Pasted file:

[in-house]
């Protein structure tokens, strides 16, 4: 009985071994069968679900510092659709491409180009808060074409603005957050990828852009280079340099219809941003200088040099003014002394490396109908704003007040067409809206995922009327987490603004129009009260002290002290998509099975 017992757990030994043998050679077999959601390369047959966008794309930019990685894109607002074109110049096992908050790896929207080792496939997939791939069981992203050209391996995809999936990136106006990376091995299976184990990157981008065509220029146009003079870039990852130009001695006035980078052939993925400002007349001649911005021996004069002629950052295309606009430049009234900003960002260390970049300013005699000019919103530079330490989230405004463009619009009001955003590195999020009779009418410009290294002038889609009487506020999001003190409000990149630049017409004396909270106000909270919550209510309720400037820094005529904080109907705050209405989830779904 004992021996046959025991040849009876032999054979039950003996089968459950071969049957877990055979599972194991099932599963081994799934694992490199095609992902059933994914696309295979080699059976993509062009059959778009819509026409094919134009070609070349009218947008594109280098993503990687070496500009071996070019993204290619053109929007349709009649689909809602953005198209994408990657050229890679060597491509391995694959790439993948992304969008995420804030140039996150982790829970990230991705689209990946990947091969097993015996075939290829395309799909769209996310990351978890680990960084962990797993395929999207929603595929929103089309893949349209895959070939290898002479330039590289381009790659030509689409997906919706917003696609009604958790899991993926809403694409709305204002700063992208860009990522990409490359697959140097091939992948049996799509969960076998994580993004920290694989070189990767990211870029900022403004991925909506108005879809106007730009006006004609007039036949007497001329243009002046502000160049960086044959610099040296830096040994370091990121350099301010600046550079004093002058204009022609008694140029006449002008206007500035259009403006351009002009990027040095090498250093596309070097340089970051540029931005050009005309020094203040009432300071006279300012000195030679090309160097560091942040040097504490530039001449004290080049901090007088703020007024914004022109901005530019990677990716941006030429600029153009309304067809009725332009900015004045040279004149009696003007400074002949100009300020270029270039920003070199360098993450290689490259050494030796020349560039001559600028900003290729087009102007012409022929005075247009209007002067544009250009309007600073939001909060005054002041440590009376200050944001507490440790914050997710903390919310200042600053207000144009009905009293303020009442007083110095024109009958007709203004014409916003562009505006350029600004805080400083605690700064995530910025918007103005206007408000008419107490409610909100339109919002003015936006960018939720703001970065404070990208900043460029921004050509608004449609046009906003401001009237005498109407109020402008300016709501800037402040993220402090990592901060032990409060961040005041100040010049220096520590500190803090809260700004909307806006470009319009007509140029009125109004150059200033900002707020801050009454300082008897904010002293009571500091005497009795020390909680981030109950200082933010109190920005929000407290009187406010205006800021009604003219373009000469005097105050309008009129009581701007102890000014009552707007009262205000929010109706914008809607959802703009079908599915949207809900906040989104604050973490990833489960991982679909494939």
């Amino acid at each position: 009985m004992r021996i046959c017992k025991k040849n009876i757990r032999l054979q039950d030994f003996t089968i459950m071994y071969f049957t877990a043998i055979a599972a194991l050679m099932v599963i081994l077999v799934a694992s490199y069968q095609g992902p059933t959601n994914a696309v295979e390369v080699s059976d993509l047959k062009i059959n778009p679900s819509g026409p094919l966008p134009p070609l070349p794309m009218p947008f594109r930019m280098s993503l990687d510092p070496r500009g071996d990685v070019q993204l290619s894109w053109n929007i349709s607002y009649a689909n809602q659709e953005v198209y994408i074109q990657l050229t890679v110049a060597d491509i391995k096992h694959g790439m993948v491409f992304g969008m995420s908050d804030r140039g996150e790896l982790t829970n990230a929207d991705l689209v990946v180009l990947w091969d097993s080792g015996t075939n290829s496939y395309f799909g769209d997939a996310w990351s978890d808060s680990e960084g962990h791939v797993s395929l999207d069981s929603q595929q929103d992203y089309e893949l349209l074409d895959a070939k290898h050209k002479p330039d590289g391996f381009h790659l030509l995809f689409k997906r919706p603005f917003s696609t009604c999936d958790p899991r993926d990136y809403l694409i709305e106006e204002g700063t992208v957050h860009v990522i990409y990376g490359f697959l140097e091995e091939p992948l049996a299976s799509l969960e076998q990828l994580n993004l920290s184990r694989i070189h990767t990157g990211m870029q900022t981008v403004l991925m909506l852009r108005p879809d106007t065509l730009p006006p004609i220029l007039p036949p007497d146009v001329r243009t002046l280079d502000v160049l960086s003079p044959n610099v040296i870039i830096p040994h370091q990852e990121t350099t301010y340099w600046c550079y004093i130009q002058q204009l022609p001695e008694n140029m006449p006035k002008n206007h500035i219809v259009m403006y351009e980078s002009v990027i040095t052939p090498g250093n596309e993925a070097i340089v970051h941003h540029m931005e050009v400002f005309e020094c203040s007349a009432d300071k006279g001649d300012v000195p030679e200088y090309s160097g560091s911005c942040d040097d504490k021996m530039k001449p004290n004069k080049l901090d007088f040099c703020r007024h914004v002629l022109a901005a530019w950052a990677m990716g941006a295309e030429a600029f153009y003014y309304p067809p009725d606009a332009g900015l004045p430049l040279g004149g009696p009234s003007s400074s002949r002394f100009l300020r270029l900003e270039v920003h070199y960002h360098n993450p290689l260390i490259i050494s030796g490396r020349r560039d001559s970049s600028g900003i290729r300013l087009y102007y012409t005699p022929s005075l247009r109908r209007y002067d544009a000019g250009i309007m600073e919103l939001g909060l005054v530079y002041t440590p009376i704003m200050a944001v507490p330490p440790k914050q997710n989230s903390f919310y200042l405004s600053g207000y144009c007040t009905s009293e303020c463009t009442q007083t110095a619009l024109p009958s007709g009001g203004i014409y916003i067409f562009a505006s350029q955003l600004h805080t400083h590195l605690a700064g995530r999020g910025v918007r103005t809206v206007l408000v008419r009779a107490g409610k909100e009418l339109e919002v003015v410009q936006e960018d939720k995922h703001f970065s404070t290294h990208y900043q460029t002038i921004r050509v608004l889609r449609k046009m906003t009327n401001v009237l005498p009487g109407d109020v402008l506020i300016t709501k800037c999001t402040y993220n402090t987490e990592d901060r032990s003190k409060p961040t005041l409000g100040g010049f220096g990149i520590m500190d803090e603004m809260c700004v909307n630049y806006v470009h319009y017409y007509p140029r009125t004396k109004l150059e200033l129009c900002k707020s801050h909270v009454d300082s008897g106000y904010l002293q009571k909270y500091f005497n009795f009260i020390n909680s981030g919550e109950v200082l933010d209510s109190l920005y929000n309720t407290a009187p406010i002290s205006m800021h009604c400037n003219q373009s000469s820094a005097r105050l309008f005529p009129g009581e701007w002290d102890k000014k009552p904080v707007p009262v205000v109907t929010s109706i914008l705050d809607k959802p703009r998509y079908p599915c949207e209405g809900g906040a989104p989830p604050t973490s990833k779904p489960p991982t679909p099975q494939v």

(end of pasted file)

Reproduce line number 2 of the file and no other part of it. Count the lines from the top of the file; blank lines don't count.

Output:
């Protein structure tokens, strides 16, 4: 009985071994069968679900510092659709491409180009808060074409603005957050990828852009280079340099219809941003200088040099003014002394490396109908704003007040067409809206995922009327987490603004129009009260002290002290998509099975 017992757990030994043998050679077999959601390369047959966008794309930019990685894109607002074109110049096992908050790896929207080792496939997939791939069981992203050209391996995809999936990136106006990376091995299976184990990157981008065509220029146009003079870039990852130009001695006035980078052939993925400002007349001649911005021996004069002629950052295309606009430049009234900003960002260390970049300013005699000019919103530079330490989230405004463009619009009001955003590195999020009779009418410009290294002038889609009487506020999001003190409000990149630049017409004396909270106000909270919550209510309720400037820094005529904080109907705050209405989830779904 004992021996046959025991040849009876032999054979039950003996089968459950071969049957877990055979599972194991099932599963081994799934694992490199095609992902059933994914696309295979080699059976993509062009059959778009819509026409094919134009070609070349009218947008594109280098993503990687070496500009071996070019993204290619053109929007349709009649689909809602953005198209994408990657050229890679060597491509391995694959790439993948992304969008995420804030140039996150982790829970990230991705689209990946990947091969097993015996075939290829395309799909769209996310990351978890680990960084962990797993395929999207929603595929929103089309893949349209895959070939290898002479330039590289381009790659030509689409997906919706917003696609009604958790899991993926809403694409709305204002700063992208860009990522990409490359697959140097091939992948049996799509969960076998994580993004920290694989070189990767990211870029900022403004991925909506108005879809106007730009006006004609007039036949007497001329243009002046502000160049960086044959610099040296830096040994370091990121350099301010600046550079004093002058204009022609008694140029006449002008206007500035259009403006351009002009990027040095090498250093596309070097340089970051540029931005050009005309020094203040009432300071006279300012000195030679090309160097560091942040040097504490530039001449004290080049901090007088703020007024914004022109901005530019990677990716941006030429600029153009309304067809009725332009900015004045040279004149009696003007400074002949100009300020270029270039920003070199360098993450290689490259050494030796020349560039001559600028900003290729087009102007012409022929005075247009209007002067544009250009309007600073939001909060005054002041440590009376200050944001507490440790914050997710903390919310200042600053207000144009009905009293303020009442007083110095024109009958007709203004014409916003562009505006350029600004805080400083605690700064995530910025918007103005206007408000008419107490409610909100339109919002003015936006960018939720703001970065404070990208900043460029921004050509608004449609046009906003401001009237005498109407109020402008300016709501800037402040993220402090990592901060032990409060961040005041100040010049220096520590500190803090809260700004909307806006470009319009007509140029009125109004150059200033900002707020801050009454300082008897904010002293009571500091005497009795020390909680981030109950200082933010109190920005929000407290009187406010205006800021009604003219373009000469005097105050309008009129009581701007102890000014009552707007009262205000929010109706914008809607959802703009079908599915949207809900906040989104604050973490990833489960991982679909494939």